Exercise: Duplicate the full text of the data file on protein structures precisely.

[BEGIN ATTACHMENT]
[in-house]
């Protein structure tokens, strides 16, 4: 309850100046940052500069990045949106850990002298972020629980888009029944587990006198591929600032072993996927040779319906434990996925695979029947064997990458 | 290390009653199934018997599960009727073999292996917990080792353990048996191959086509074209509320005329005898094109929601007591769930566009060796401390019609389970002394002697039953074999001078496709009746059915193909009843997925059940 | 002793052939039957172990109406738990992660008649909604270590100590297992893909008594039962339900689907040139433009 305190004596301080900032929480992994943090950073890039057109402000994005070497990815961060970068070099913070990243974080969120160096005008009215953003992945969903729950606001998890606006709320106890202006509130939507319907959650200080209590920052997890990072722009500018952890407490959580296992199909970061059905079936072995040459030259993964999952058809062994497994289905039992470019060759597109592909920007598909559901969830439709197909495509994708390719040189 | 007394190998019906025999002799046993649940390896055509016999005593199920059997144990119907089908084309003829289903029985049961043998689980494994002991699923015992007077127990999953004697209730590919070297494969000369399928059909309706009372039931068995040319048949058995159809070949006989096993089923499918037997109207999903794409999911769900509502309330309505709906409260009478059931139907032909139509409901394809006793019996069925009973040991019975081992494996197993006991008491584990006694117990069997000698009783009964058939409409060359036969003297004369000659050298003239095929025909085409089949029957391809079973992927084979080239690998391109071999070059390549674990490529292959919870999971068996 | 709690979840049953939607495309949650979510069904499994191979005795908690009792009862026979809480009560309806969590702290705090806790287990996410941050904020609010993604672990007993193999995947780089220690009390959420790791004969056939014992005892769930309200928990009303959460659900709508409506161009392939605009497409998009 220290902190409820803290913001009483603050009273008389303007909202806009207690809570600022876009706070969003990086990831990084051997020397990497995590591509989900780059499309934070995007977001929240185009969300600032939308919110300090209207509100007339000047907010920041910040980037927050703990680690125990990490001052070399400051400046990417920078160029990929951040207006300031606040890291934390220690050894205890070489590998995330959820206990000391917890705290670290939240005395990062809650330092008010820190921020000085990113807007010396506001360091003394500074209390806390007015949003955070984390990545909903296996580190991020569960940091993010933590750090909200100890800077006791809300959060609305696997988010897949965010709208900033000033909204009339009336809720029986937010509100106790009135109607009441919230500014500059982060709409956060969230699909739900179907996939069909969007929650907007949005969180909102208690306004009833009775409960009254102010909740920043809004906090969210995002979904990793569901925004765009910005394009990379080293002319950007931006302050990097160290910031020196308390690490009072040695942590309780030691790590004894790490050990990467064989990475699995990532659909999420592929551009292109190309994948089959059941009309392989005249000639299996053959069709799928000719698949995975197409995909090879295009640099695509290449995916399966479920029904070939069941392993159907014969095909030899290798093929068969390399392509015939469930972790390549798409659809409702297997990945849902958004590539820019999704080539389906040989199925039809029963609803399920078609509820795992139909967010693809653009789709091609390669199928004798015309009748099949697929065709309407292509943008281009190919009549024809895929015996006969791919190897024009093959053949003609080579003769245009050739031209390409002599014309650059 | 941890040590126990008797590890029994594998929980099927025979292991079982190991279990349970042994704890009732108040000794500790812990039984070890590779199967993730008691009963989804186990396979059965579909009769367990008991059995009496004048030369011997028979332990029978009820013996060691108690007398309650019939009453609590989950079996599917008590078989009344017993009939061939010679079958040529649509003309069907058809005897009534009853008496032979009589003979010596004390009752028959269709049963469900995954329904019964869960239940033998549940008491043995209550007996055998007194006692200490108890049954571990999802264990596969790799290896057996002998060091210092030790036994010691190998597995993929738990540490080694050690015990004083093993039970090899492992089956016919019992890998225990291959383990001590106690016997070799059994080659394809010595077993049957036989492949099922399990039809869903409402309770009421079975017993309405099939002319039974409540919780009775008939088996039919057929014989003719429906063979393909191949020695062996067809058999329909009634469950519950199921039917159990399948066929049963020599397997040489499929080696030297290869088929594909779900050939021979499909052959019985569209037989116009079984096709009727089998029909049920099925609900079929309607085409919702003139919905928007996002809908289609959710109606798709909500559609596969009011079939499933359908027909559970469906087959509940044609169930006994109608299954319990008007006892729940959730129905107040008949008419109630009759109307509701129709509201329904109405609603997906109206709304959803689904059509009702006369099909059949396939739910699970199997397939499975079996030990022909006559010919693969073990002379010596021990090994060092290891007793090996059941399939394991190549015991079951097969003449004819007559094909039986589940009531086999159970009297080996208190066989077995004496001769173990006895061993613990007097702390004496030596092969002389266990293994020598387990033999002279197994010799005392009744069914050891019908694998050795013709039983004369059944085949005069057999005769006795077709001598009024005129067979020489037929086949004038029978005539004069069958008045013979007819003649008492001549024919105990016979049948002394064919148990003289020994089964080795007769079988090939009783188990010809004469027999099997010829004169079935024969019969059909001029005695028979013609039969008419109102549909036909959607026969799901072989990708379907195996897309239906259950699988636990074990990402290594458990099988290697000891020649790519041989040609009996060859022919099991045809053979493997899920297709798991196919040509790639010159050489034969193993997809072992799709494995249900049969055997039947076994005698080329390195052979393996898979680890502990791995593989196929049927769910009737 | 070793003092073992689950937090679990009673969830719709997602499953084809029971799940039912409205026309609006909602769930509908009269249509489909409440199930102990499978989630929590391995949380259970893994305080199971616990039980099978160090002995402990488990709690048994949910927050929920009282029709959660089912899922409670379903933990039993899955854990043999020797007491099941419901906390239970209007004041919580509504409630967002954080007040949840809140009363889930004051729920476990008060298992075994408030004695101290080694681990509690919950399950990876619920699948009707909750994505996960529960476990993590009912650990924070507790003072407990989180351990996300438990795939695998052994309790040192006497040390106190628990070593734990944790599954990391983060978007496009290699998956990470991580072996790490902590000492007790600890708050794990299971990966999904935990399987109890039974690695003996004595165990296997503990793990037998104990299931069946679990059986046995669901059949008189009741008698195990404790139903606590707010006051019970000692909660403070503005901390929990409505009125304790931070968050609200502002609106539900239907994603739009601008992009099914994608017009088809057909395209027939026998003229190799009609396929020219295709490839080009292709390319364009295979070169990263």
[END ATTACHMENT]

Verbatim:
[in-house]
């Protein structure tokens, strides 16, 4: 309850100046940052500069990045949106850990002298972020629980888009029944587990006198591929600032072993996927040779319906434990996925695979029947064997990458 | 290390009653199934018997599960009727073999292996917990080792353990048996191959086509074209509320005329005898094109929601007591769930566009060796401390019609389970002394002697039953074999001078496709009746059915193909009843997925059940 | 002793052939039957172990109406738990992660008649909604270590100590297992893909008594039962339900689907040139433009 305190004596301080900032929480992994943090950073890039057109402000994005070497990815961060970068070099913070990243974080969120160096005008009215953003992945969903729950606001998890606006709320106890202006509130939507319907959650200080209590920052997890990072722009500018952890407490959580296992199909970061059905079936072995040459030259993964999952058809062994497994289905039992470019060759597109592909920007598909559901969830439709197909495509994708390719040189 | 007394190998019906025999002799046993649940390896055509016999005593199920059997144990119907089908084309003829289903029985049961043998689980494994002991699923015992007077127990999953004697209730590919070297494969000369399928059909309706009372039931068995040319048949058995159809070949006989096993089923499918037997109207999903794409999911769900509502309330309505709906409260009478059931139907032909139509409901394809006793019996069925009973040991019975081992494996197993006991008491584990006694117990069997000698009783009964058939409409060359036969003297004369000659050298003239095929025909085409089949029957391809079973992927084979080239690998391109071999070059390549674990490529292959919870999971068996 | 709690979840049953939607495309949650979510069904499994191979005795908690009792009862026979809480009560309806969590702290705090806790287990996410941050904020609010993604672990007993193999995947780089220690009390959420790791004969056939014992005892769930309200928990009303959460659900709508409506161009392939605009497409998009 220290902190409820803290913001009483603050009273008389303007909202806009207690809570600022876009706070969003990086990831990084051997020397990497995590591509989900780059499309934070995007977001929240185009969300600032939308919110300090209207509100007339000047907010920041910040980037927050703990680690125990990490001052070399400051400046990417920078160029990929951040207006300031606040890291934390220690050894205890070489590998995330959820206990000391917890705290670290939240005395990062809650330092008010820190921020000085990113807007010396506001360091003394500074209390806390007015949003955070984390990545909903296996580190991020569960940091993010933590750090909200100890800077006791809300959060609305696997988010897949965010709208900033000033909204009339009336809720029986937010509100106790009135109607009441919230500014500059982060709409956060969230699909739900179907996939069909969007929650907007949005969180909102208690306004009833009775409960009254102010909740920043809004906090969210995002979904990793569901925004765009910005394009990379080293002319950007931006302050990097160290910031020196308390690490009072040695942590309780030691790590004894790490050990990467064989990475699995990532659909999420592929551009292109190309994948089959059941009309392989005249000639299996053959069709799928000719698949995975197409995909090879295009640099695509290449995916399966479920029904070939069941392993159907014969095909030899290798093929068969390399392509015939469930972790390549798409659809409702297997990945849902958004590539820019999704080539389906040989199925039809029963609803399920078609509820795992139909967010693809653009789709091609390669199928004798015309009748099949697929065709309407292509943008281009190919009549024809895929015996006969791919190897024009093959053949003609080579003769245009050739031209390409002599014309650059 | 941890040590126990008797590890029994594998929980099927025979292991079982190991279990349970042994704890009732108040000794500790812990039984070890590779199967993730008691009963989804186990396979059965579909009769367990008991059995009496004048030369011997028979332990029978009820013996060691108690007398309650019939009453609590989950079996599917008590078989009344017993009939061939010679079958040529649509003309069907058809005897009534009853008496032979009589003979010596004390009752028959269709049963469900995954329904019964869960239940033998549940008491043995209550007996055998007194006692200490108890049954571990999802264990596969790799290896057996002998060091210092030790036994010691190998597995993929738990540490080694050690015990004083093993039970090899492992089956016919019992890998225990291959383990001590106690016997070799059994080659394809010595077993049957036989492949099922399990039809869903409402309770009421079975017993309405099939002319039974409540919780009775008939088996039919057929014989003719429906063979393909191949020695062996067809058999329909009634469950519950199921039917159990399948066929049963020599397997040489499929080696030297290869088929594909779900050939021979499909052959019985569209037989116009079984096709009727089998029909049920099925609900079929309607085409919702003139919905928007996002809908289609959710109606798709909500559609596969009011079939499933359908027909559970469906087959509940044609169930006994109608299954319990008007006892729940959730129905107040008949008419109630009759109307509701129709509201329904109405609603997906109206709304959803689904059509009702006369099909059949396939739910699970199997397939499975079996030990022909006559010919693969073990002379010596021990090994060092290891007793090996059941399939394991190549015991079951097969003449004819007559094909039986589940009531086999159970009297080996208190066989077995004496001769173990006895061993613990007097702390004496030596092969002389266990293994020598387990033999002279197994010799005392009744069914050891019908694998050795013709039983004369059944085949005069057999005769006795077709001598009024005129067979020489037929086949004038029978005539004069069958008045013979007819003649008492001549024919105990016979049948002394064919148990003289020994089964080795007769079988090939009783188990010809004469027999099997010829004169079935024969019969059909001029005695028979013609039969008419109102549909036909959607026969799901072989990708379907195996897309239906259950699988636990074990990402290594458990099988290697000891020649790519041989040609009996060859022919099991045809053979493997899920297709798991196919040509790639010159050489034969193993997809072992799709494995249900049969055997039947076994005698080329390195052979393996898979680890502990791995593989196929049927769910009737 | 070793003092073992689950937090679990009673969830719709997602499953084809029971799940039912409205026309609006909602769930509908009269249509489909409440199930102990499978989630929590391995949380259970893994305080199971616990039980099978160090002995402990488990709690048994949910927050929920009282029709959660089912899922409670379903933990039993899955854990043999020797007491099941419901906390239970209007004041919580509504409630967002954080007040949840809140009363889930004051729920476990008060298992075994408030004695101290080694681990509690919950399950990876619920699948009707909750994505996960529960476990993590009912650990924070507790003072407990989180351990996300438990795939695998052994309790040192006497040390106190628990070593734990944790599954990391983060978007496009290699998956990470991580072996790490902590000492007790600890708050794990299971990966999904935990399987109890039974690695003996004595165990296997503990793990037998104990299931069946679990059986046995669901059949008189009741008698195990404790139903606590707010006051019970000692909660403070503005901390929990409505009125304790931070968050609200502002609106539900239907994603739009601008992009099914994608017009088809057909395209027939026998003229190799009609396929020219295709490839080009292709390319364009295979070169990263």